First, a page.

Speeches

**Watch Senator McCain**

Washington, D.C. ­– U.S. Senator John McCain (R-AZ), Chairman of the Senate Armed Services Committee, delivered the following remarks on the floor of the U.S. Senate today in support of the Countering Iran’s Destabilizing Activities Act of 2017, and the need for a strong Russia sanctions amendment:

“Mr. President:

“I rise in support of the Countering Iran’s Destabilizing Activities Act of 2017.

“For too long, a myopic focus on the Iran nuclear deal blinded the United States to Iran’s persistent campaign to destabilize the Middle East and undermine America’s national security interests. Iran has been given a free pass to detain U.S. sailors in clear violation of international law, conduct ballistic missiles tests in violation of United Nations resolutions, support terrorist groups across the region, and prop up the murderous Assad regime in Syria.

“It is long past time for the United States and the international community to hold Iran accountable, not just for its commitments under the nuclear deal, but for its destabilizing behavior across the Middle East. This legislation begins to do just that by imposing new sanctions on Iran’s ballistic missile program, applying terrorism sanctions to the Iranian Revolutionary Guard Corps, imposing sanctions on Iranians engaged in human rights abuses, and tightening enforcement on arms embargoes on the Iranian regime.

“I want to thank the Chairman and Ranking Member of the Foreign Relations Committee, Senator Corker and Senator Cardin, for bringing this bill to the floor. They recognize that the United States must not stand idly by when hostile regimes undermine and attack our interests and that of our allies. They recognize that regimes that aid and abet crimes against humanity must be held accountable. They recognize that weakness in the face of aggression is provocative. These are the reasons we must pass this legislation. But these are also the very same reasons this legislation must be amended to strengthen and expand sanctions against Vladimir Putin’s Russia.

“In just the last three years under Vladimir Putin, Russia has invaded Ukraine, annexed Crimea, threatened NATO allies, and intervened militarily in Syria, leaving a trail of death, destruction, and broken promises in his wake. And of course, last year, Russia attacked the foundations of American democracy with a cyber and information campaign to interfere in America’s 2016 election.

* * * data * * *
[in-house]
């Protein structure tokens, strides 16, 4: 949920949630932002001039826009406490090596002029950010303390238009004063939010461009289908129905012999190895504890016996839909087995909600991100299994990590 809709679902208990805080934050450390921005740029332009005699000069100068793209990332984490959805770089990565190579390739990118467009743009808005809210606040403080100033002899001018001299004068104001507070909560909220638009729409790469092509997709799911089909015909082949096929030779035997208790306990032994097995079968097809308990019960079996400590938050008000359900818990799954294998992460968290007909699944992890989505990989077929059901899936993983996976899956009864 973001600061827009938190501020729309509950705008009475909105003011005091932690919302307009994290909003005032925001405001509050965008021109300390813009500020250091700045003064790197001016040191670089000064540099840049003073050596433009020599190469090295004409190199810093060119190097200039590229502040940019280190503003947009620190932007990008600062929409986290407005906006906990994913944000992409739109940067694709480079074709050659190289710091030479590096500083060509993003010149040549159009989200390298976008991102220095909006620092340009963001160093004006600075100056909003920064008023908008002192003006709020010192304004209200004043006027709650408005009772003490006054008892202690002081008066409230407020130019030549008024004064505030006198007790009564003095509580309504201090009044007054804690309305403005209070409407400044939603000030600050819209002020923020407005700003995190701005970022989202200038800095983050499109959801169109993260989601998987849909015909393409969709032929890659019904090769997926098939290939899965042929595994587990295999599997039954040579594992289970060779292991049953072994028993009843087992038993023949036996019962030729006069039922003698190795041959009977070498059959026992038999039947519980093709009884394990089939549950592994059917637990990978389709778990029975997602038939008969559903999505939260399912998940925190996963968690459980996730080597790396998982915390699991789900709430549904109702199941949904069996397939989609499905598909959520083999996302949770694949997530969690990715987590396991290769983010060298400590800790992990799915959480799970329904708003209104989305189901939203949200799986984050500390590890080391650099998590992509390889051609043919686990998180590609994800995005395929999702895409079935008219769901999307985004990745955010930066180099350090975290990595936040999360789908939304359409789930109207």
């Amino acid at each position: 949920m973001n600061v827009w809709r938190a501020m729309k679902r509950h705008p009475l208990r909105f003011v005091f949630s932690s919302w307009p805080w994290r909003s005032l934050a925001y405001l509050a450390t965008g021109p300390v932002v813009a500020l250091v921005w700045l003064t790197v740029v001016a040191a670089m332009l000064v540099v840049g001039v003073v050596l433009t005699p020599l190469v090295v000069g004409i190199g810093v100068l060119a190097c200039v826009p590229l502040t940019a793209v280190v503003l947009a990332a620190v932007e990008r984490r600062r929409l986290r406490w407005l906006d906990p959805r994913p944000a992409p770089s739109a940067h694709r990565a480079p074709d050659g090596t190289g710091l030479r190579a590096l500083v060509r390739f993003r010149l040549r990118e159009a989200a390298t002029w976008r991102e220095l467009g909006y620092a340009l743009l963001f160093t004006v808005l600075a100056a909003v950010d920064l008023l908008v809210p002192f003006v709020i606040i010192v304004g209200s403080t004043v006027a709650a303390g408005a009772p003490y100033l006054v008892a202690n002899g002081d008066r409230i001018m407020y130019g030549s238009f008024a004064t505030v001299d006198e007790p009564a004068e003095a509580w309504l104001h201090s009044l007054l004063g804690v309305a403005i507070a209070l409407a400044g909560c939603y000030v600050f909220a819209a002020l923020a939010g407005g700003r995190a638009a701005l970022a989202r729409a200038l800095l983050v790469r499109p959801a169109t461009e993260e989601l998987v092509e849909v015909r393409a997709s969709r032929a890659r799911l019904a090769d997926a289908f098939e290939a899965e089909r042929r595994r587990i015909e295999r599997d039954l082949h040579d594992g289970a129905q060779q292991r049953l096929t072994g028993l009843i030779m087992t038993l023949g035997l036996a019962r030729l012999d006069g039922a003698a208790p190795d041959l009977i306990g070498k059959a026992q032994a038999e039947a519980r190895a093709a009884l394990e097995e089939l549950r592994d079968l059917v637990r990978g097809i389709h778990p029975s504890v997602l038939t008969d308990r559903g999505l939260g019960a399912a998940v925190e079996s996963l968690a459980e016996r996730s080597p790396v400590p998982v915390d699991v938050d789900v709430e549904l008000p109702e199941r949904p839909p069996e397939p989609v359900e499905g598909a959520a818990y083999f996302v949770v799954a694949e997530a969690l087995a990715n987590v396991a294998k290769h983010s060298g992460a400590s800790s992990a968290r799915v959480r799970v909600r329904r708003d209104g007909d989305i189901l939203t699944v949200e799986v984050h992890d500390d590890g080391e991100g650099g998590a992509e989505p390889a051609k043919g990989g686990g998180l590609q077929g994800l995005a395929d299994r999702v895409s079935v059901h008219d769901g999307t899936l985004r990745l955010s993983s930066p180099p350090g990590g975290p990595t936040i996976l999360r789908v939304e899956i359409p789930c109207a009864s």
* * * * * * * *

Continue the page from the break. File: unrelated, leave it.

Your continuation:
“It has been eight months now since the U.S. Intelligence Community publicly concluded that the Russian government had attempted to interfere in our last presidential election.

“On October 7, 2016, the Department of Homeland Security and the Office of the Director of National Intelligence stated: the ‘U.S. Intelligence Community is confident that the Russian government directed the recent compromises of e-mails from U.S. persons and institutions, including from U.S. political organizations.’ The statement concluded that ‘only Russia’s senior-most officials could have authorized these activities.’

“On January 6, 2017, the U.S. Intelligence Community went even further, concluding: ‘Russian President Vladimir Putin ordered an influence campaign in 2016 aimed at the United States presidential election. Russia’s goals were to undermine public faith in the United States democratic process, denigrate Secretary Clinton, and harm her electability and potential presidency.’ The intelligence community ‘did not make an assessment of the impact that Russian activities had on the outcome of the 2016 election.’ But they did warn that ‘Moscow will apply lessons learned from its Putin-ordered campaign aimed at the U.S. Presidential election to future influence efforts worldwide, including against U.S. allies and their election processes.’

“Since January, months of congressional hearings, testimony, and investigative work have reinforced these conclusions: that Russia deliberately interfered in our recent election with cyberattacks and a disinformation campaign designed to weaken America and undermine faith in our democracy and our values. Vladimir Putin’s brazen attack on our democracy is a flagrant demonstration of his disdain and disrespect for our nation. This should not just outrage every American, but it should compel us to action. 

“But in the last eight months, what price has Russia paid for attacking American democracy? Hardly any at all: modest sanctions against a few Russian individuals and entities, some Russian diplomats and spies sent home to Russia, two spy compounds closed, at least for now. And all of this reversible and at the discretion of the president.